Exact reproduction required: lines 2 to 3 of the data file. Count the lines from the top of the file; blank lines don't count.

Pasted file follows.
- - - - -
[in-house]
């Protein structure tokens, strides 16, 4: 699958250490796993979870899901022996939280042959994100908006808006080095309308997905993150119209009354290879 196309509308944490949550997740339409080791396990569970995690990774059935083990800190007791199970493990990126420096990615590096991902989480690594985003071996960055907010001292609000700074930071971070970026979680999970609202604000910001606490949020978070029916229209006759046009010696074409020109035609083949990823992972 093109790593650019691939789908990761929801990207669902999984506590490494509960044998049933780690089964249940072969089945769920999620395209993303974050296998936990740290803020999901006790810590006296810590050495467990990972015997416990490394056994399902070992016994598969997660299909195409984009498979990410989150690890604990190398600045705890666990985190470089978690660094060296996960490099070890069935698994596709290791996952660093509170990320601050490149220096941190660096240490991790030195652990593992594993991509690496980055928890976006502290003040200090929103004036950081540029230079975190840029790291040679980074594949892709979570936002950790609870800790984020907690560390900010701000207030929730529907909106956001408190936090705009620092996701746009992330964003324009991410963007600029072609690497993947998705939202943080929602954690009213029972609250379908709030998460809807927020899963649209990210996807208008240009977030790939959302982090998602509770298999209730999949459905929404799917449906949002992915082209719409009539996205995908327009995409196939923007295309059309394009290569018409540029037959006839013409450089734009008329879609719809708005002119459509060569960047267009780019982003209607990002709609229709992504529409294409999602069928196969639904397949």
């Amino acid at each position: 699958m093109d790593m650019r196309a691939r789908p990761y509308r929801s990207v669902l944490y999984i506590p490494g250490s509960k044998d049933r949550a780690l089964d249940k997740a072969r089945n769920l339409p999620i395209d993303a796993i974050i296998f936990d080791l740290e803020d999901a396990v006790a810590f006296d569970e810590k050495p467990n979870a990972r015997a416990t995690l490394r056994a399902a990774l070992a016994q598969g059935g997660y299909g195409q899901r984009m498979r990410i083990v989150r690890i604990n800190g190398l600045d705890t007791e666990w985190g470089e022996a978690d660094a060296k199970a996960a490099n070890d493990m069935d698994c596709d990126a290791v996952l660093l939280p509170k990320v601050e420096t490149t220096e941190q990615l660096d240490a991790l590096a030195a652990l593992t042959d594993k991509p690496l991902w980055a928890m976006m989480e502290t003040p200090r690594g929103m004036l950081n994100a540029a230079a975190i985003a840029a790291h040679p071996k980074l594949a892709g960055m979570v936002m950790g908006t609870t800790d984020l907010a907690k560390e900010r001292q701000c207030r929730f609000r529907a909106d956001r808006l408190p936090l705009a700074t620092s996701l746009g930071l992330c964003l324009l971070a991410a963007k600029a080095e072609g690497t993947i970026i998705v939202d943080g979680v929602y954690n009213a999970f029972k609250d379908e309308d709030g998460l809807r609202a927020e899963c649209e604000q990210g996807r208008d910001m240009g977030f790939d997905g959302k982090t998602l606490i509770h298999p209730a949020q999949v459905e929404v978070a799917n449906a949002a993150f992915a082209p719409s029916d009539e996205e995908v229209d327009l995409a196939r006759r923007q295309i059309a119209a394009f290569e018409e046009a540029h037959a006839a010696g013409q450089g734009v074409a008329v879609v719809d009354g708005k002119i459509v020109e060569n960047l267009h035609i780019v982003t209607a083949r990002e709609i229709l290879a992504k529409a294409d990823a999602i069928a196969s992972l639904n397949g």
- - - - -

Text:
């Protein structure tokens, strides 16, 4: 699958250490796993979870899901022996939280042959994100908006808006080095309308997905993150119209009354290879 196309509308944490949550997740339409080791396990569970995690990774059935083990800190007791199970493990990126420096990615590096991902989480690594985003071996960055907010001292609000700074930071971070970026979680999970609202604000910001606490949020978070029916229209006759046009010696074409020109035609083949990823992972 093109790593650019691939789908990761929801990207669902999984506590490494509960044998049933780690089964249940072969089945769920999620395209993303974050296998936990740290803020999901006790810590006296810590050495467990990972015997416990490394056994399902070992016994598969997660299909195409984009498979990410989150690890604990190398600045705890666990985190470089978690660094060296996960490099070890069935698994596709290791996952660093509170990320601050490149220096941190660096240490991790030195652990593992594993991509690496980055928890976006502290003040200090929103004036950081540029230079975190840029790291040679980074594949892709979570936002950790609870800790984020907690560390900010701000207030929730529907909106956001408190936090705009620092996701746009992330964003324009991410963007600029072609690497993947998705939202943080929602954690009213029972609250379908709030998460809807927020899963649209990210996807208008240009977030790939959302982090998602509770298999209730999949459905929404799917449906949002992915082209719409009539996205995908327009995409196939923007295309059309394009290569018409540029037959006839013409450089734009008329879609719809708005002119459509060569960047267009780019982003209607990002709609229709992504529409294409999602069928196969639904397949």
């Amino acid at each position: 699958m093109d790593m650019r196309a691939r789908p990761y509308r929801s990207v669902l944490y999984i506590p490494g250490s509960k044998d049933r949550a780690l089964d249940k997740a072969r089945n769920l339409p999620i395209d993303a796993i974050i296998f936990d080791l740290e803020d999901a396990v006790a810590f006296d569970e810590k050495p467990n979870a990972r015997a416990t995690l490394r056994a399902a990774l070992a016994q598969g059935g997660y299909g195409q899901r984009m498979r990410i083990v989150r690890i604990n800190g190398l600045d705890t007791e666990w985190g470089e022996a978690d660094a060296k199970a996960a490099n070890d493990m069935d698994c596709d990126a290791v996952l660093l939280p509170k990320v601050e420096t490149t220096e941190q990615l660096d240490a991790l590096a030195a652990l593992t042959d594993k991509p690496l991902w980055a928890m976006m989480e502290t003040p200090r690594g929103m004036l950081n994100a540029a230079a975190i985003a840029a790291h040679p071996k980074l594949a892709g960055m979570v936002m950790g908006t609870t800790d984020l907010a907690k560390e900010r001292q701000c207030r929730f609000r529907a909106d956001r808006l408190p936090l705009a700074t620092s996701l746009g930071l992330c964003l324009l971070a991410a963007k600029a080095e072609g690497t993947i970026i998705v939202d943080g979680v929602y954690n009213a999970f029972k609250d379908e309308d709030g998460l809807r609202a927020e899963c649209e604000q990210g996807r208008d910001m240009g977030f790939d997905g959302k982090t998602l606490i509770h298999p209730a949020q999949v459905e929404v978070a799917n449906a949002a993150f992915a082209p719409s029916d009539e996205e995908v229209d327009l995409a196939r006759r923007q295309i059309a119209a394009f290569e018409e046009a540029h037959a006839a010696g013409q450089g734009v074409a008329v879609v719809d009354g708005k002119i459509v020109e060569n960047l267009h035609i780019v982003t209607a083949r990002e709609i229709l290879a992504k529409a294409d990823a999602i069928a196969s992972l639904n397949g």